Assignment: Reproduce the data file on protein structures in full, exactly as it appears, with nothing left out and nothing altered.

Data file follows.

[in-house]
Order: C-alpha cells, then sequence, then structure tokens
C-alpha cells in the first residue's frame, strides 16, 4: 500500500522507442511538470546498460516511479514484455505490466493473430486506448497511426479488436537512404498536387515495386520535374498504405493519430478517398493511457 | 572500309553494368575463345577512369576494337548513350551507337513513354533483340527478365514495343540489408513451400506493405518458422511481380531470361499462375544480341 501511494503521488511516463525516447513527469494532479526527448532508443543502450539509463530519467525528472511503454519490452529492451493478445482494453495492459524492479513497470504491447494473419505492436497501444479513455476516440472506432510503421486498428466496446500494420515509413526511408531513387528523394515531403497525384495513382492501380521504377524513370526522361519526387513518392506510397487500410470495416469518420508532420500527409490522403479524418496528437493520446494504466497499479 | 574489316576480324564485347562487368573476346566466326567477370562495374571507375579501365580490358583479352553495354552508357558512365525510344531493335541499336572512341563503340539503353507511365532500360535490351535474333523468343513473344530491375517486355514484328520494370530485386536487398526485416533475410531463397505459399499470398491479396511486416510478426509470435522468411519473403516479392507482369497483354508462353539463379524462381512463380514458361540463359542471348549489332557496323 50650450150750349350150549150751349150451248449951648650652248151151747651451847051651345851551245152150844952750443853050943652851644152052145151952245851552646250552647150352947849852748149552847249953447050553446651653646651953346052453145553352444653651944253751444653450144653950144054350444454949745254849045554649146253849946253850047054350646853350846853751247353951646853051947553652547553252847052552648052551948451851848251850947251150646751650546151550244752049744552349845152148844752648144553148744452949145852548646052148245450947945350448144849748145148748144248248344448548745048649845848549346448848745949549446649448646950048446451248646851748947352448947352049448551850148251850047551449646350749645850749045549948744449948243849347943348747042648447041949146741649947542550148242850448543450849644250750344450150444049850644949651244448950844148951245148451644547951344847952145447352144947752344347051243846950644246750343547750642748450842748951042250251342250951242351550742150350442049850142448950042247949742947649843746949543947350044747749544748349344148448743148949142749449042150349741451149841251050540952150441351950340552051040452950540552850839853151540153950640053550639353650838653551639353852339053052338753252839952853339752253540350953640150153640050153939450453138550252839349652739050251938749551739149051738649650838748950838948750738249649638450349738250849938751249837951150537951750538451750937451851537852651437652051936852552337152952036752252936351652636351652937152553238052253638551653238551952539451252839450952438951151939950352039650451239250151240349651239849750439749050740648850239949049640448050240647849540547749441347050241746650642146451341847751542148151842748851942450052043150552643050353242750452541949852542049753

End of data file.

[in-house]
Order: C-alpha cells, then sequence, then structure tokens
C-alpha cells in the first residue's frame, strides 16, 4: 500500500522507442511538470546498460516511479514484455505490466493473430486506448497511426479488436537512404498536387515495386520535374498504405493519430478517398493511457 | 572500309553494368575463345577512369576494337548513350551507337513513354533483340527478365514495343540489408513451400506493405518458422511481380531470361499462375544480341 501511494503521488511516463525516447513527469494532479526527448532508443543502450539509463530519467525528472511503454519490452529492451493478445482494453495492459524492479513497470504491447494473419505492436497501444479513455476516440472506432510503421486498428466496446500494420515509413526511408531513387528523394515531403497525384495513382492501380521504377524513370526522361519526387513518392506510397487500410470495416469518420508532420500527409490522403479524418496528437493520446494504466497499479 | 574489316576480324564485347562487368573476346566466326567477370562495374571507375579501365580490358583479352553495354552508357558512365525510344531493335541499336572512341563503340539503353507511365532500360535490351535474333523468343513473344530491375517486355514484328520494370530485386536487398526485416533475410531463397505459399499470398491479396511486416510478426509470435522468411519473403516479392507482369497483354508462353539463379524462381512463380514458361540463359542471348549489332557496323 50650450150750349350150549150751349150451248449951648650652248151151747651451847051651345851551245152150844952750443853050943652851644152052145151952245851552646250552647150352947849852748149552847249953447050553446651653646651953346052453145553352444653651944253751444653450144653950144054350444454949745254849045554649146253849946253850047054350646853350846853751247353951646853051947553652547553252847052552648052551948451851848251850947251150646751650546151550244752049744552349845152148844752648144553148744452949145852548646052148245450947945350448144849748145148748144248248344448548745048649845848549346448848745949549446649448646950048446451248646851748947352448947352049448551850148251850047551449646350749645850749045549948744449948243849347943348747042648447041949146741649947542550148242850448543450849644250750344450150444049850644949651244448950844148951245148451644547951344847952145447352144947752344347051243846950644246750343547750642748450842748951042250251342250951242351550742150350442049850142448950042247949742947649843746949543947350044747749544748349344148448743148949142749449042150349741451149841251050540952150441351950340552051040452950540552850839853151540153950640053550639353650838653551639353852339053052338753252839952853339752253540350953640150153640050153939450453138550252839349652739050251938749551739149051738649650838748950838948750738249649638450349738250849938751249837951150537951750538451750937451851537852651437652051936852552337152952036752252936351652636351652937152553238052253638551653238551952539451252839450952438951151939950352039650451239250151240349651239849750439749050740648850239949049640448050240647849540547749441347050241746650642146451341847751542148151842748851942450052043150552643050353242750452541949852542049753